Durie said: "Everyone's shocked and it's just one big mistake isn't it from Maria and her team, who didn't pick this up.
    "Maria has stood up and said ultimately that it's her responsibility, she's the athlete and she should check. But when you get to the top of your sport you are surrounded by a team of people who really should be advising you and checking and doing all these things.
    "I just think it's very sad that this has happened.
    "I think that Maria is, in my opinion, an honest person who's made a very big mistake; she's going to pay for it.
    "I don't think she's a drugs cheat, I really don't, I think she's been caught out with something she thought was perfectly okay to take and then didn't check the lists."

    http://www.independent.ie/sport/oth...l-grounds-to-avoid-fouryear-ban-34520922.html
     
  8. dantes

    dantes Very Well-Known Member

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    Her convenient explanation is convenient.
     
  9. LarryHagman

    LarryHagman Well-Known Member

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    Don't worry about it, it's women's tennis.
     
    6TimesaRed likes this.
  10. Arn

    Arn Lucas the best player in the world Banned

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    To My Fans:
    I want to reach out to you to share some information, discuss the latest news, and let you know that there have been things that have been reported wrong in the media, and I am determined to fight back.
    You have shown me a tremendous outpouring of support, and I’m so grateful for it. But I have also been aware that some – not all, but some – in the media distort, exaggerate and fail to accurately report the facts about what happened.

    A report said that I had been warned five times about the upcoming ban on the medicine I was taking. That is not true and it never happened.
    That’s a distortion of the actual “communications” which were provided or simply posted onto a webpage.
    I make no excuses for not knowing about the ban. I already told you about the December 22, 2015 email I received. Its subject line was “Main Changes to the Tennis Anti-Doping Programme for 2016.” I should have paid more attention to it.

    But the other “communications”? They were buried in newsletters, websites, or handouts.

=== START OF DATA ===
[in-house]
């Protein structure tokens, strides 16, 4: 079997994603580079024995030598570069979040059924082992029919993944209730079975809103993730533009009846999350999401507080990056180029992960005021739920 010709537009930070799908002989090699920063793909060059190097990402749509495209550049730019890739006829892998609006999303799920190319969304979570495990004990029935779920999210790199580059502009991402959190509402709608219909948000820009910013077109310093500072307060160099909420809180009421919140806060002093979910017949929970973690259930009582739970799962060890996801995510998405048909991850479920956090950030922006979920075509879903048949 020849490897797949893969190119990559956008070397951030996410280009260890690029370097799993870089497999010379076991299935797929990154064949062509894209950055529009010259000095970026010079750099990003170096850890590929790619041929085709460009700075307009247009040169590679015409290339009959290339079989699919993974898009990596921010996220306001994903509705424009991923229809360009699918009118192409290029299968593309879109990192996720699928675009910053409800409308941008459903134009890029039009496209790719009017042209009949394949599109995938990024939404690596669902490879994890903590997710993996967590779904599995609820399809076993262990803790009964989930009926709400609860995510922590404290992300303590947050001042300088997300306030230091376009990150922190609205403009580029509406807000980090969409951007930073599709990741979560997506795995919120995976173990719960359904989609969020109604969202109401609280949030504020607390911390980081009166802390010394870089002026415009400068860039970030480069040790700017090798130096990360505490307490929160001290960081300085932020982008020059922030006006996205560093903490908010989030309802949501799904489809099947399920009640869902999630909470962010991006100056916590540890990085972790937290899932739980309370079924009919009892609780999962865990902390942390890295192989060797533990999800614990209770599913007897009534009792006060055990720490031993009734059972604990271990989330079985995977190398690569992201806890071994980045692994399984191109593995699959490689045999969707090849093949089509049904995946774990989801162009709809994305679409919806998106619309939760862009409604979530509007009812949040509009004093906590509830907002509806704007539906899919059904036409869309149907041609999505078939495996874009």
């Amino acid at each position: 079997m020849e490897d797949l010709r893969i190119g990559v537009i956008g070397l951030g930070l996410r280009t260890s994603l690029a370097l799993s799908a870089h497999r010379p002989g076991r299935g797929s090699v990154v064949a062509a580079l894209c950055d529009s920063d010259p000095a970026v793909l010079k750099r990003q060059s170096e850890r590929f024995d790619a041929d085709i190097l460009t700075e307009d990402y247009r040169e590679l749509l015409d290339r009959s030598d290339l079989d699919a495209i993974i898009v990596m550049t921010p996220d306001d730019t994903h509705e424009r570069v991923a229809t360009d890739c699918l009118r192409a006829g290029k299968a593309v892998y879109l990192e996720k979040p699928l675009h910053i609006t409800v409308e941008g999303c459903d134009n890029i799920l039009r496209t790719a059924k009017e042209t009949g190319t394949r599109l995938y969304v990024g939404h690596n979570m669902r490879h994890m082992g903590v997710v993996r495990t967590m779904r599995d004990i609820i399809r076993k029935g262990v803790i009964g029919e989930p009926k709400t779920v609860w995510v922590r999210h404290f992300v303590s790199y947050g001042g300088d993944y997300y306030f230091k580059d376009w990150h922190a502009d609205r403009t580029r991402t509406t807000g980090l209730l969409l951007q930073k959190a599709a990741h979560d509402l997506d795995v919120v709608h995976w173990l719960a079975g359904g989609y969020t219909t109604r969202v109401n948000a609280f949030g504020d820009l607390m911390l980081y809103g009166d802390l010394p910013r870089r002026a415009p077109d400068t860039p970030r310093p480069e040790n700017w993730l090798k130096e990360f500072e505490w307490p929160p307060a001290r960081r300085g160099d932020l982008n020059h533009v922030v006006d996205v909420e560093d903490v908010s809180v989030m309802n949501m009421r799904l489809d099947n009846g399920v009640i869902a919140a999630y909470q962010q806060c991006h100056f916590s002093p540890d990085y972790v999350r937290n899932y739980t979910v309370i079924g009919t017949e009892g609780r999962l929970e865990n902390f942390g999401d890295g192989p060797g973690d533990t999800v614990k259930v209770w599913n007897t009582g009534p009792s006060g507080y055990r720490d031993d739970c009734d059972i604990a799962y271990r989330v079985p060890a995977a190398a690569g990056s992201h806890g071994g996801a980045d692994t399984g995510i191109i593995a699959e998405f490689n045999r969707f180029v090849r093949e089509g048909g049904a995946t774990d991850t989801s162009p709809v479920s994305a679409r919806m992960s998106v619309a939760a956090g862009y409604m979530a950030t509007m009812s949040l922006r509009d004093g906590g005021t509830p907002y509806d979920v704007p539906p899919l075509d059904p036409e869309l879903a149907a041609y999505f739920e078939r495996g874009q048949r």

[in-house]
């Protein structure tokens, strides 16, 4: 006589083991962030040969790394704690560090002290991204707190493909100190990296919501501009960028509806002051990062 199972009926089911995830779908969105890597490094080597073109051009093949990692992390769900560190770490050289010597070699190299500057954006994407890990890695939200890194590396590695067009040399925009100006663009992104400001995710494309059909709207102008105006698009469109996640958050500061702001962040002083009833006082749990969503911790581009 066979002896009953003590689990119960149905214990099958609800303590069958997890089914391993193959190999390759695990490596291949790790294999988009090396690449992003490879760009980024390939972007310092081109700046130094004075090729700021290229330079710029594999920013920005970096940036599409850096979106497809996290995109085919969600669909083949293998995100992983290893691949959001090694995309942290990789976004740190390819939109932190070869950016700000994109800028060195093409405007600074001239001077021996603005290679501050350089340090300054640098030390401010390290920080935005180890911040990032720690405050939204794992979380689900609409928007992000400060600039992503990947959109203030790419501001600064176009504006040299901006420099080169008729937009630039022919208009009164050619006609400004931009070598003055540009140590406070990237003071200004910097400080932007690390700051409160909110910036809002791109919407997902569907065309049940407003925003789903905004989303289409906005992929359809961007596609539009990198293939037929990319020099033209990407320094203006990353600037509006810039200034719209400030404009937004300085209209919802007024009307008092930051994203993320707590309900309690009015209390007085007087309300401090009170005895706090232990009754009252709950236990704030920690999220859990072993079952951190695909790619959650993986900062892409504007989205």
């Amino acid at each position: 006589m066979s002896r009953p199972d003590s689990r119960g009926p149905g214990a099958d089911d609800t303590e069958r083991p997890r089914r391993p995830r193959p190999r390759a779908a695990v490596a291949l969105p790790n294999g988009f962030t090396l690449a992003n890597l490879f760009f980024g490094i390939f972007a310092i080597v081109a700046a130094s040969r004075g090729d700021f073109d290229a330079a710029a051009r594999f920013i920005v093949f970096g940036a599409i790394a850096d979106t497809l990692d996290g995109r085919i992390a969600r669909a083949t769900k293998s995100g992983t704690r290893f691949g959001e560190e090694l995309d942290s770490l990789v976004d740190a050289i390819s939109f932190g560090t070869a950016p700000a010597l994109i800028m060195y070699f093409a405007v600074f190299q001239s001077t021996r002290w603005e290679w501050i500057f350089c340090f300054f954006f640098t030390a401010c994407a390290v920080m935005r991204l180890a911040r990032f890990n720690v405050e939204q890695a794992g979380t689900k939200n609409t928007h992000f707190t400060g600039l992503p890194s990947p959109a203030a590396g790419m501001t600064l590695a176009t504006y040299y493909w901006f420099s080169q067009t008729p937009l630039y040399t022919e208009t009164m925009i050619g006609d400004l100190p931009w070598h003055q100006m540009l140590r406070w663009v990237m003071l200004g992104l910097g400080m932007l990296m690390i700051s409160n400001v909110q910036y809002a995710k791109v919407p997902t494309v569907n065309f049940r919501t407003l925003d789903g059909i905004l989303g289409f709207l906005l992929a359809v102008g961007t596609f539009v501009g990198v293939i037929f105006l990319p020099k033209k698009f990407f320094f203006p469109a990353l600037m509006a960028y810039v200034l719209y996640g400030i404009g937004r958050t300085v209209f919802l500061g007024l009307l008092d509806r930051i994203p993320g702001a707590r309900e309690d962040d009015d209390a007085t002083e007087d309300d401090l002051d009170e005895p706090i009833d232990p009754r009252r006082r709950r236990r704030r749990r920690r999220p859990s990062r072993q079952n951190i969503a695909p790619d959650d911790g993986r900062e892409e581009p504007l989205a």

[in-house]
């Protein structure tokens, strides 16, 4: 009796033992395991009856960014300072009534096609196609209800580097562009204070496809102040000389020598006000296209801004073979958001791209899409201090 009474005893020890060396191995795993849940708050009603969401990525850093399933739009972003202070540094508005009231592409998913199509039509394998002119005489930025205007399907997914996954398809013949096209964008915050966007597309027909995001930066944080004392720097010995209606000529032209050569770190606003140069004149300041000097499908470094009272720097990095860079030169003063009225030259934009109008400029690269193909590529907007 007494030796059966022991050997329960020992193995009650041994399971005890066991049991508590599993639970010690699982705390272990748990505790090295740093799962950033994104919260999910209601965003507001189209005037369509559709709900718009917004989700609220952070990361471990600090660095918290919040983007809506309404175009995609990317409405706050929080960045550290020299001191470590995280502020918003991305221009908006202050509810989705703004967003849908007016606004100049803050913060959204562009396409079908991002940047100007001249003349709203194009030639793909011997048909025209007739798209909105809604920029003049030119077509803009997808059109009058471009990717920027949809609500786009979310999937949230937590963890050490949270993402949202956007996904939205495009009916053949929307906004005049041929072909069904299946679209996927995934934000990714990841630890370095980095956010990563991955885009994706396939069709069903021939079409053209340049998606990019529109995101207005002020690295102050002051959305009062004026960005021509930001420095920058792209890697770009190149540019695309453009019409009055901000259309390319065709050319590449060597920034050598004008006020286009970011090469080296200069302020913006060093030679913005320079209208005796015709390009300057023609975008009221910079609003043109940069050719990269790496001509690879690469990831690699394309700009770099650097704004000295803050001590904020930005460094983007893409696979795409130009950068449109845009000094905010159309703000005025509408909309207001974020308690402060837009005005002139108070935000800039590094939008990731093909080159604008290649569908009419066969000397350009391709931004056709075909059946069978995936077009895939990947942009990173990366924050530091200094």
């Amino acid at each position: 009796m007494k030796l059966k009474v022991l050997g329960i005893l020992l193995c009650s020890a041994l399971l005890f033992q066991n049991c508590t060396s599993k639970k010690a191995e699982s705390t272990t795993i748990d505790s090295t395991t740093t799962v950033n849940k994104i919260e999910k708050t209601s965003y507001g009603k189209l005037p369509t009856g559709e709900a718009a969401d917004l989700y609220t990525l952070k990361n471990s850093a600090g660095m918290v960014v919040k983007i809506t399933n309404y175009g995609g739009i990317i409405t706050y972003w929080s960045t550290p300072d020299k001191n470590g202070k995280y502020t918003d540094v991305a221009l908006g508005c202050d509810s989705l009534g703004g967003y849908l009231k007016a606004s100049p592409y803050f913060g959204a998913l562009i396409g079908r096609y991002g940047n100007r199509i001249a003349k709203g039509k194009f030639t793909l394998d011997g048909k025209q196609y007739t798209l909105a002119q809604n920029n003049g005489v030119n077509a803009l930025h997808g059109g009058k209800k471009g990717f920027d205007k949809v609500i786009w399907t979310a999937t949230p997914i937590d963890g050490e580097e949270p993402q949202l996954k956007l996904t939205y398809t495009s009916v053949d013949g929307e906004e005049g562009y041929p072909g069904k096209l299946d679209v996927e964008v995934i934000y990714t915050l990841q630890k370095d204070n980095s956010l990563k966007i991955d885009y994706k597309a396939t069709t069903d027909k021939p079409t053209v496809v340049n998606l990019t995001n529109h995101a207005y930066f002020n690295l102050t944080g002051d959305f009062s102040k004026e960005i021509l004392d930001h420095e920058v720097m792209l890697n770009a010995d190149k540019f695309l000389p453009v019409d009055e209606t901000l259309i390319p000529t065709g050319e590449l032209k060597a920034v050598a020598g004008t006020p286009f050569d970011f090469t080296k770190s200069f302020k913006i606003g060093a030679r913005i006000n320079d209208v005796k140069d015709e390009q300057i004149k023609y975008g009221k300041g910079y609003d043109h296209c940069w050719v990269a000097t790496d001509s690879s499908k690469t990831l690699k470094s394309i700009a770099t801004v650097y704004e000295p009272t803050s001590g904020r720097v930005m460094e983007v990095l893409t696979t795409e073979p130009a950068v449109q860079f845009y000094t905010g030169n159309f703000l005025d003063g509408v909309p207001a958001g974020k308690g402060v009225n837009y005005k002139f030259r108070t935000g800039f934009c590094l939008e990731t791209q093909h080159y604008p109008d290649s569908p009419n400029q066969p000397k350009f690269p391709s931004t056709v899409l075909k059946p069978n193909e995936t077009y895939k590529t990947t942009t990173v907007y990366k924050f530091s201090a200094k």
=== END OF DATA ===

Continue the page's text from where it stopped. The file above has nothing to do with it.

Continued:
On December 18, I received an email with the subject line “Player News” on it. It contained a newsletter on a website that contained tons of information about travel, upcoming tournaments, rankings, statistics, bulletin board notices, happy birthday wishes, and yes, anti-doping information. On that email, if a player wanted to find the specific facts about medicine added to the anti-doping list, it was necessary to open the “Player News” email, read through about a dozen unrelated links, find the “Player Zone” link, enter a password, enter a username, read a home screen with more than three dozen different links covering multiple topics, find the “2016 Changes to Tennis Anti-Doping Program and Information” link, click on it and then read a page with approximately three dozen more links covering multiple anti-doping matters. Then you had to click the correct link, open it up, scroll down to page two and that’s where you would find a different name for the medication I was taking.

    In other words, in order to be aware of this “warning”, you had to open an email with a subject line having nothing to do with anti-doping, click on a webpage, enter a password, enter a username, hunt, click, hunt, click, hunt, click, scroll and read. I guess some in the media can call that a warning. I think most people would call it too hard to find.

    There was also a “wallet card” distributed at various tournaments at the beginning of 2016, after the ban went into effect. This document had thousands of words on it, many of them technical, in small print. Should I have studied it? Yes. But if you saw this document (attached), you would know what I mean.
    Again, no excuses, but it’s wrong to say I was warned five times.

    There was also a headline that said, “4-6 Weeks Normal Treatment for Drug in Maria Sharapova Case.” That headline has been repeated by many reporters who fail to tell their viewers and readers what the rest of the story says. The story quotes the manufacturer of my medicine as saying: “Treatment course can be repeated twice or thrice a year. Only physicians can follow and evaluate patient's health condition and state whether the patient should use meldonium for a longer period of time."
    That’s exactly what I did. I didn’t take the medicine every day. I took it the way my doctor recommended I take it and I took it in the low doses recommended.
    I’m proud of how I have played the game. I have been honest and upfront. I won’t pretend to be injured so I can hide the truth about my testing.
    I look forward to the ITF hearing at which time they will receive my detailed medical records.
    I hope I will be allowed to play again. But no matter what, I want you, my fans, to know the truth and have the facts.
    - Maria